Kamal Bhalla, the first prosecution witness and a survivor of the Uphaar fire tragedy, recalls June 13, 1997 as the darkest day of her life. The tragedy took the life of her husband, L.S. Bhalla. “I feel guilty about my surviving. I forced him to go to the movie. He was not even interested,” said Kamal, tears welling up in her eyes.
The couple had gone all the way from Delhi Cantt along with their 17-year-old daughter Payal for the noon show. “We did not get tickets anywhere nearby for the 12 pm show. So we bought the tickets for the next show at Uphaar,” said Payal.
Recalling the incident, Kamal said when they first saw the smoke near the screen they thought it to be a special effect. By the time they realised there was a fire, smoke had engulfed the hall and it was too late. “The emergency lights were not working, and the only source of light in the entire hall was the brightness of the film. A few minutes later, even that was stopped and the hall went pitch-dark. The dense smoke worsened the situation,” Kamal said.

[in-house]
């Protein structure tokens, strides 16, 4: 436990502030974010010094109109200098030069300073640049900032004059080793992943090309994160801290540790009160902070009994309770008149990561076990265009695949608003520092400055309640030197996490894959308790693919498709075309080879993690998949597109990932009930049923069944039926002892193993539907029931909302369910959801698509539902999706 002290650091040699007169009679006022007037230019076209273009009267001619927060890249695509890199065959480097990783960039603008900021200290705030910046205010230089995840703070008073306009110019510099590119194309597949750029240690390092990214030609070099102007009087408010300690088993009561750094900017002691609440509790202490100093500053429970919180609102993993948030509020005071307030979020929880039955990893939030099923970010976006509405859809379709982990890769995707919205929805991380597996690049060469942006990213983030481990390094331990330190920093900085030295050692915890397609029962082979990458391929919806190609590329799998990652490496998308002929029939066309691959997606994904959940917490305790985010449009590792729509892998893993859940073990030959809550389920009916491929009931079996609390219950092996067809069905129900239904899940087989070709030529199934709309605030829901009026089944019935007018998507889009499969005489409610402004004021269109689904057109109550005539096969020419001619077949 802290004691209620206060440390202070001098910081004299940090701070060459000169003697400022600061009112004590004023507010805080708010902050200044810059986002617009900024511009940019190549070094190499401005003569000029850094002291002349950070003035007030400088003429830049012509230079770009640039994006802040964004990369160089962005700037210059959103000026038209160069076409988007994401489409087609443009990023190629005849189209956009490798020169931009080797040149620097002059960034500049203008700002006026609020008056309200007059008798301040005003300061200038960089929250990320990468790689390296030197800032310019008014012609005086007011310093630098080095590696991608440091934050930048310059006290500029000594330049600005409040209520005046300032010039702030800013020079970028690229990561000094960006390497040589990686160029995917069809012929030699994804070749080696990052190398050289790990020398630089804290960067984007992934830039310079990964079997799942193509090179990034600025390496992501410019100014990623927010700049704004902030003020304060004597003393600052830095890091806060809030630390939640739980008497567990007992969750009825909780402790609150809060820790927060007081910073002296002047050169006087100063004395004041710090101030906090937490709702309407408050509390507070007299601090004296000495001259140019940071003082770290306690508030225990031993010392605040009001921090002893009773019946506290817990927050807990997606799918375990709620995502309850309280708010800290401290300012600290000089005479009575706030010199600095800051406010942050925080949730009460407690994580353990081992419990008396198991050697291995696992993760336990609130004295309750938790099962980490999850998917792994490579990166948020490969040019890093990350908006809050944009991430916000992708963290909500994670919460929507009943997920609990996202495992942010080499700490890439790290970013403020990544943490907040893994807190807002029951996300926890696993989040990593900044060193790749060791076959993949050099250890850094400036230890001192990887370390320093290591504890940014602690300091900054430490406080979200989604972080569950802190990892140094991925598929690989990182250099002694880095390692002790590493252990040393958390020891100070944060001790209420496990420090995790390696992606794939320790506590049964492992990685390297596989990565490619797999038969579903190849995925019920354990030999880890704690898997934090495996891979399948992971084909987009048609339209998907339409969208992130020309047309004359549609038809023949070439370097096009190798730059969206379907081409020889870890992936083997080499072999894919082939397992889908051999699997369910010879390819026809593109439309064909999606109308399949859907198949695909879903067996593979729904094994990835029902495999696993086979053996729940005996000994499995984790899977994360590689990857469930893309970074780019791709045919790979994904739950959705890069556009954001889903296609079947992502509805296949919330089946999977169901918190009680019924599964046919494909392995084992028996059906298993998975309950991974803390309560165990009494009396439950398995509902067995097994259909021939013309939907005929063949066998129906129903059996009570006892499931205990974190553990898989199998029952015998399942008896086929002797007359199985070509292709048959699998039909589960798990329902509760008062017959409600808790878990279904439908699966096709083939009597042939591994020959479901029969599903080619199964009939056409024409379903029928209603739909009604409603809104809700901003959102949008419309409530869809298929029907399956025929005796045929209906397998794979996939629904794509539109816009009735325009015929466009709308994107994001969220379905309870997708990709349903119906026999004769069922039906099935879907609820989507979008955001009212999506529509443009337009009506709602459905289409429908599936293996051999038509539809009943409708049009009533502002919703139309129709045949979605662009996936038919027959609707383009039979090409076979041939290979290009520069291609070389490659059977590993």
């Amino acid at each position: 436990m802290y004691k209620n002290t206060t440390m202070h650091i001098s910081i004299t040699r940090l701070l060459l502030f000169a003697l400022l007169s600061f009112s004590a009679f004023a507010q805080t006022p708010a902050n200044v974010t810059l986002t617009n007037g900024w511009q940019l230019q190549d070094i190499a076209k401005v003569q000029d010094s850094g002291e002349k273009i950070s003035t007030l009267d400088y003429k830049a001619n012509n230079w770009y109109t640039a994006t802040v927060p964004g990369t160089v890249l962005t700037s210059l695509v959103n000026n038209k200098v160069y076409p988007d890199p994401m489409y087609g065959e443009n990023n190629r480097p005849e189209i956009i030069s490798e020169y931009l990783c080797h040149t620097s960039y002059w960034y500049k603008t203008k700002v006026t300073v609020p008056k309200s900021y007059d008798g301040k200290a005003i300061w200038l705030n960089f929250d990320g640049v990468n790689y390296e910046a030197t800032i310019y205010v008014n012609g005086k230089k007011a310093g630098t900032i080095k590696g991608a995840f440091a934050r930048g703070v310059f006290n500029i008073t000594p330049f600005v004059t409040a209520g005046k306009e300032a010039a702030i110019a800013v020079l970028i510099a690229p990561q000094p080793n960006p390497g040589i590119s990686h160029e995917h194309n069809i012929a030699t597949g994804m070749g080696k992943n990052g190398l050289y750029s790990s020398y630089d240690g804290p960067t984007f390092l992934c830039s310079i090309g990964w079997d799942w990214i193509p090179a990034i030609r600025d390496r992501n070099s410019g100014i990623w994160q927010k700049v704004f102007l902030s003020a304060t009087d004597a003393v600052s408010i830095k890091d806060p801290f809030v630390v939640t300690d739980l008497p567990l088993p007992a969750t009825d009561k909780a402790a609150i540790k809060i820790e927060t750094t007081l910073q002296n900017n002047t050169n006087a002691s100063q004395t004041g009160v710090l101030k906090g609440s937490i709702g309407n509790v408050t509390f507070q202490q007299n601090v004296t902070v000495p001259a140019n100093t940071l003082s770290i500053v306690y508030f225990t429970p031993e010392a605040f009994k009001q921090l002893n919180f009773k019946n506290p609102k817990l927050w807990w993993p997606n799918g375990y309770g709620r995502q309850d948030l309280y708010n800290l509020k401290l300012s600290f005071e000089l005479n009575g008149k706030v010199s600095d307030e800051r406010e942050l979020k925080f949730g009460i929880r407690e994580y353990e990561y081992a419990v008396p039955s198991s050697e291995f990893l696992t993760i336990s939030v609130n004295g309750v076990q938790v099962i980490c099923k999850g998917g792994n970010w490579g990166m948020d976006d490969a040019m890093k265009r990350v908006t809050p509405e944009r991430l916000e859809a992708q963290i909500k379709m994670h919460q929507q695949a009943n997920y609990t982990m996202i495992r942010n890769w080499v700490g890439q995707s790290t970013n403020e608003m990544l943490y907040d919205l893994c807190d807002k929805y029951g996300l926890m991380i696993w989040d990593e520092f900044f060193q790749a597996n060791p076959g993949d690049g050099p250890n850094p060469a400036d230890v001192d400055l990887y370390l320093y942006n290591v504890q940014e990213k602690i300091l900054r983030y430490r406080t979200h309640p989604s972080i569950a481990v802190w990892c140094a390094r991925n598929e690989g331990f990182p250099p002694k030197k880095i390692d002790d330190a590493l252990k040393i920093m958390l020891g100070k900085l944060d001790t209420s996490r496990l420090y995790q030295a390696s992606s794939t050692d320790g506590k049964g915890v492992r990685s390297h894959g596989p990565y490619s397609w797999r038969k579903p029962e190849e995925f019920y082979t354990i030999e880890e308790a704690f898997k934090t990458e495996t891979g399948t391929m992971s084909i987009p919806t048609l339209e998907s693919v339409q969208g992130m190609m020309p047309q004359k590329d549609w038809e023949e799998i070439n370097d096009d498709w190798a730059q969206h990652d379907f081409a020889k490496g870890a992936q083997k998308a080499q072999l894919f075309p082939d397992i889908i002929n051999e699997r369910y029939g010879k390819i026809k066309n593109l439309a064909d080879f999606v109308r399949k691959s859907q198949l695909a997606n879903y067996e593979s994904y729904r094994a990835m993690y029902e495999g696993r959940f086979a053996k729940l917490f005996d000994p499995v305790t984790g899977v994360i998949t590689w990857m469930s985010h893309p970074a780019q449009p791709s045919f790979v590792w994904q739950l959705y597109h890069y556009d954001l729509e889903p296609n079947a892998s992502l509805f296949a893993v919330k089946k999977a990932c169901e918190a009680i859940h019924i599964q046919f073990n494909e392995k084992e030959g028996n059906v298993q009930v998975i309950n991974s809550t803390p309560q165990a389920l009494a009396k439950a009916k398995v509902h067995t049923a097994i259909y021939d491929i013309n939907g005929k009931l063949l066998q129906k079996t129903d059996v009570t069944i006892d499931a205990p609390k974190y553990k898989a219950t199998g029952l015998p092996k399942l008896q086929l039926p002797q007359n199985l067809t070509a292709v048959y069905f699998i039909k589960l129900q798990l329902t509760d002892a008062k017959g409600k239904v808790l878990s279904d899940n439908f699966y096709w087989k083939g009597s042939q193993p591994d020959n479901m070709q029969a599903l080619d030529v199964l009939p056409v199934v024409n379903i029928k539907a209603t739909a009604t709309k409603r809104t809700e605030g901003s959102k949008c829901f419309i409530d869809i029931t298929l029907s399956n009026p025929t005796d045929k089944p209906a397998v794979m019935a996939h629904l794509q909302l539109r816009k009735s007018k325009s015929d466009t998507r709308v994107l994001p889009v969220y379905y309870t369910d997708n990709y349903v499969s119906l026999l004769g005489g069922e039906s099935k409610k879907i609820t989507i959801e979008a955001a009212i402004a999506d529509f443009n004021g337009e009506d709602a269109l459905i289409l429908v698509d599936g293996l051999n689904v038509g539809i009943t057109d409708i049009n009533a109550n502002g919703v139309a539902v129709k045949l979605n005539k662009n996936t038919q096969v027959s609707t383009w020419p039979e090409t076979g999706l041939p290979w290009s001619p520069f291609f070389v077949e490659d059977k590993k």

Chaos broke out in the hall. My husband told me to hold his hand tight and stand in a corner until he finds a way for us. Those were his last words,” said Kamal. Both Kamal and Payal fainted soon after this. Kamal suffered breathing problems for years after the incident.
For Payal, it’s a loss she cannot ever come to terms. “Those were the most important years of my life. Just a few minutes before he died, he was holding my hand. I lost him at the time I needed him the most. It took us 10 years to get to this judgement. Yes, I am satisfied, but not happy,” she said.
For Kamal, her husband’s death has left a void that can never be filled.